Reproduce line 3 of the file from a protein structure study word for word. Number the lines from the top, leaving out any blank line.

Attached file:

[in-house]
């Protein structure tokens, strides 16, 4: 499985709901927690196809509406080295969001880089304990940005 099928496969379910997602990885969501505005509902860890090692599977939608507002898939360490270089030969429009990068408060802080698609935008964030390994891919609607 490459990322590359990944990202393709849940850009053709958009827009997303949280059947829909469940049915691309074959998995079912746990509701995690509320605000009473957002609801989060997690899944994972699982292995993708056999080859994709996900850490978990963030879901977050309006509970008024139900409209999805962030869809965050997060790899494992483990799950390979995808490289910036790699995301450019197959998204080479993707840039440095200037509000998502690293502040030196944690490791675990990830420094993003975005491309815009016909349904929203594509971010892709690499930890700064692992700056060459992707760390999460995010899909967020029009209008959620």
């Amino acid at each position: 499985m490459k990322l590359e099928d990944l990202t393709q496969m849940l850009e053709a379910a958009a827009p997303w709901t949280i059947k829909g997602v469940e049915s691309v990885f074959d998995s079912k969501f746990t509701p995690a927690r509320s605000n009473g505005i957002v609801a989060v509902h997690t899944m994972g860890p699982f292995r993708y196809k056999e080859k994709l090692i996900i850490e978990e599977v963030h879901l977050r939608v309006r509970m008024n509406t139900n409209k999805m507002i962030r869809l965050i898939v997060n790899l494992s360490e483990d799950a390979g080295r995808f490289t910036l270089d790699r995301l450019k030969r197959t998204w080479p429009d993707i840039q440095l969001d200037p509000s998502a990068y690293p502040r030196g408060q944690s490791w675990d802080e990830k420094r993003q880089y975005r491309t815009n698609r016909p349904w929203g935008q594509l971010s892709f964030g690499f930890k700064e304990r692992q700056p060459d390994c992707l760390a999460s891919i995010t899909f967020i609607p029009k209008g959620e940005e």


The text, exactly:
């Amino acid at each position: 499985m490459k990322l590359e099928d990944l990202t393709q496969m849940l850009e053709a379910a958009a827009p997303w709901t949280i059947k829909g997602v469940e049915s691309v990885f074959d998995s079912k969501f746990t509701p995690a927690r509320s605000n009473g505005i957002v609801a989060v509902h997690t899944m994972g860890p699982f292995r993708y196809k056999e080859k994709l090692i996900i850490e978990e599977v963030h879901l977050r939608v309006r509970m008024n509406t139900n409209k999805m507002i962030r869809l965050i898939v997060n790899l494992s360490e483990d799950a390979g080295r995808f490289t910036l270089d790699r995301l450019k030969r197959t998204w080479p429009d993707i840039q440095l969001d200037p509000s998502a990068y690293p502040r030196g408060q944690s490791w675990d802080e990830k420094r993003q880089y975005r491309t815009n698609r016909p349904w929203g935008q594509l971010s892709f964030g690499f930890k700064e304990r692992q700056p060459d390994c992707l760390a999460s891919i995010t899909f967020i609607p029009k209008g959620e940005e």